No surprise that courses are empty

You tell me what's wrong with this picture. I flew into Miami International Airport (insert Henny Youngman saying, "And boy, are my arms tired!") and thought I'd stop in at the Melreese Golf Course, a municipal track operated by the city of Miami. It's basically just down the street from the rental car lots in an area that is not well-off -- most of the neighborhood's homes have bars over the windows.
It's noon. It's a Monday. It's beautiful -- 82 degrees, light wind. The course looks to be in outstanding condition, especially for a muni. When I ask if I can play a few holes, I'm told, sure, the course is wide open. In fact, it is all but deserted.
The girl working the register asks if I'm a Florida resident. Nope. She rings up my greens fee. That'll be $158. What, I say? State residents play for $78, non-residents are $158. Do you have a nine-hole rate, I ask? No. I totally understand trying to keep a public course available for use
by local golfers. They should get a big discount. It's their course.
But this isn't a local discount, it's statewide? What good does that
do? You think anybody is going to fly down from Jacksonville to golf
Melreese when there are 1,200 other courses in the state? City
residents should get the golf discount.
So I settle on hitting a bag of 60 range balls (that's what the sign in the shop says) for $6. When I dump the bag out on the practice range, it doesn't look like 60 balls. I count them. There are 47. I'm 13 short. That's more than 20 percent I've been shortchanged. And while many of the balls looked white and shiny, too many of them just didn't get up in the air and go, no matter how well I hit them. Mushy range balls are a fact of life in golf. Getting 20 percent less product than I was promised, that's something else.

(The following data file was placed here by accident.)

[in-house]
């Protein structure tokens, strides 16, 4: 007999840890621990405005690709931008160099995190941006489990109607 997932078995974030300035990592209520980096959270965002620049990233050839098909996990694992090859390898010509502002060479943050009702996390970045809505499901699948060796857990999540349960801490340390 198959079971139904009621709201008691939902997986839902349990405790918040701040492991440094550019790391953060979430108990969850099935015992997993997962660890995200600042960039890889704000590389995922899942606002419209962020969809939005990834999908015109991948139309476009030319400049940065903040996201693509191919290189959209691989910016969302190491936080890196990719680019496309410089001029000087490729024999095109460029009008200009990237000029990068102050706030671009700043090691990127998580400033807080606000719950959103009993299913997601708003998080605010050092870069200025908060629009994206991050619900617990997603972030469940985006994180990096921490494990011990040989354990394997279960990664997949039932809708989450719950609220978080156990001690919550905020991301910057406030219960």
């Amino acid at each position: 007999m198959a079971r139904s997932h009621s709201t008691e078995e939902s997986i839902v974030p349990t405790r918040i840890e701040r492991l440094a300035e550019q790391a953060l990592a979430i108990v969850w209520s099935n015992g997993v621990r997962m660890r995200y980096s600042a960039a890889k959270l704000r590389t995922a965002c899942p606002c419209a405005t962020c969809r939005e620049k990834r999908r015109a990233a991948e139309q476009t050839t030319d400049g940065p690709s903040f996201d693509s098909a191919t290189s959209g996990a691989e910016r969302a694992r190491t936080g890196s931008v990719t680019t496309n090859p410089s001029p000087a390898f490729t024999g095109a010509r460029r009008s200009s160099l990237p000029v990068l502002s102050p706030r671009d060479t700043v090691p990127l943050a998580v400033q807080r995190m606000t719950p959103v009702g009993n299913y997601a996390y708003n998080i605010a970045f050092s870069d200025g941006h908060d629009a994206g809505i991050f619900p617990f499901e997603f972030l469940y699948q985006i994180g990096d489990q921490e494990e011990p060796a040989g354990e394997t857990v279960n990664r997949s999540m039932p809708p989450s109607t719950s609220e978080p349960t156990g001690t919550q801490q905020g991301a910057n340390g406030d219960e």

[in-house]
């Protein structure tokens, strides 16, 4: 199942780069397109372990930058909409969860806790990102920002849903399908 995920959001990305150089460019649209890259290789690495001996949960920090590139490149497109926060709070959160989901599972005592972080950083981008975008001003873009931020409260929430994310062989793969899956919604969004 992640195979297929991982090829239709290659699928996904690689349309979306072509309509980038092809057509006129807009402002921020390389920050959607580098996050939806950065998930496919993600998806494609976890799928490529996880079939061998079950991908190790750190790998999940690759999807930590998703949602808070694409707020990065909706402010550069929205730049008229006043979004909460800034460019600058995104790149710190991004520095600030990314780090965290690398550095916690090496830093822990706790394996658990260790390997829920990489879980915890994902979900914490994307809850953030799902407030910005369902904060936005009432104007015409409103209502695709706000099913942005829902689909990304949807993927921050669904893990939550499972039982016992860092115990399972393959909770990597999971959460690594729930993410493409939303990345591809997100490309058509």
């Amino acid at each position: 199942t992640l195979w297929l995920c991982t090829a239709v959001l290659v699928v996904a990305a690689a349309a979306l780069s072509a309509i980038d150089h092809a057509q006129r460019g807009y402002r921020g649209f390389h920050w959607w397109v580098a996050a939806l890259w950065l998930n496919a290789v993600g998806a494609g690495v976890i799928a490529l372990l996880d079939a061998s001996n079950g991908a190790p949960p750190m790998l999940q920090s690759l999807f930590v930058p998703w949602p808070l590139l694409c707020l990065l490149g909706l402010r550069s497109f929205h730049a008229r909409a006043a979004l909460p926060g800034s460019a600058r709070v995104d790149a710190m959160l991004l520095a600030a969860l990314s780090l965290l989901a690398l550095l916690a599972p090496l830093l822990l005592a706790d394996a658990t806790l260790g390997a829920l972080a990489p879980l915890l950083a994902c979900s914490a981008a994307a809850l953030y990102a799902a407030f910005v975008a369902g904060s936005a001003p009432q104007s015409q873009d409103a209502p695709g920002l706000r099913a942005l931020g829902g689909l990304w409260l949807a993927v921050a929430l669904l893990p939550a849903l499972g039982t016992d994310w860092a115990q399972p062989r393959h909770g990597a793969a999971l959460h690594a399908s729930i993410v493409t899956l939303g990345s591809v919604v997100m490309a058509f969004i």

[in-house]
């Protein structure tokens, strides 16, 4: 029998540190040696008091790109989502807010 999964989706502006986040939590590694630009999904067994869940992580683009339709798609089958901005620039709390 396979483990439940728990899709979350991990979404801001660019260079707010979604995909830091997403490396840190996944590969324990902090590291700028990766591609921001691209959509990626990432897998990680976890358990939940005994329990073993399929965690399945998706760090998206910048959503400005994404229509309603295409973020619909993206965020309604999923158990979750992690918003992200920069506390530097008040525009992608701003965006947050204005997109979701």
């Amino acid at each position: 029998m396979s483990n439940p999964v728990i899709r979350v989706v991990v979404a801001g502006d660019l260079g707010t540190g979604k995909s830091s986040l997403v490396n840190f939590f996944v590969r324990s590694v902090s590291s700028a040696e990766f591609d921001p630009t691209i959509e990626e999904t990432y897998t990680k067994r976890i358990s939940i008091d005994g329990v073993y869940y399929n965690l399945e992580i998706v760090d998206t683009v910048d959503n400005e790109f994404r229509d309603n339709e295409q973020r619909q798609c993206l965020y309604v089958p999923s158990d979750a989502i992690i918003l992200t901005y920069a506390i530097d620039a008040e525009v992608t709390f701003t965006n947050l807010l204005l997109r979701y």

After I hit balls, I chipped and putted on the practice green (which was in very nice shape) for more than an hour. A couple of German guys who'd been hitting on the range did the same. They eventually left. So did I. I spent less than $10 at the course -- I bought range balls, plus a drink and crackers. I gladly would have paid $80 to play, but not $158. So due to excessive pricing, the course got zero.
Melreese used to be an example of how to run a muni. Improved conditions usually brings more play, more golfers. I was there for 90 minutes and saw no one tee off. I saw a couple of twosomes, a threesome and a single already on the course. The old parking lot was closed due to construction of a new clubhouse and, I presume, a new cart barn.
Somebody has to pay for that. But it's not going to be my $158.
What's wrong with golf? Gee, I can't imagine.

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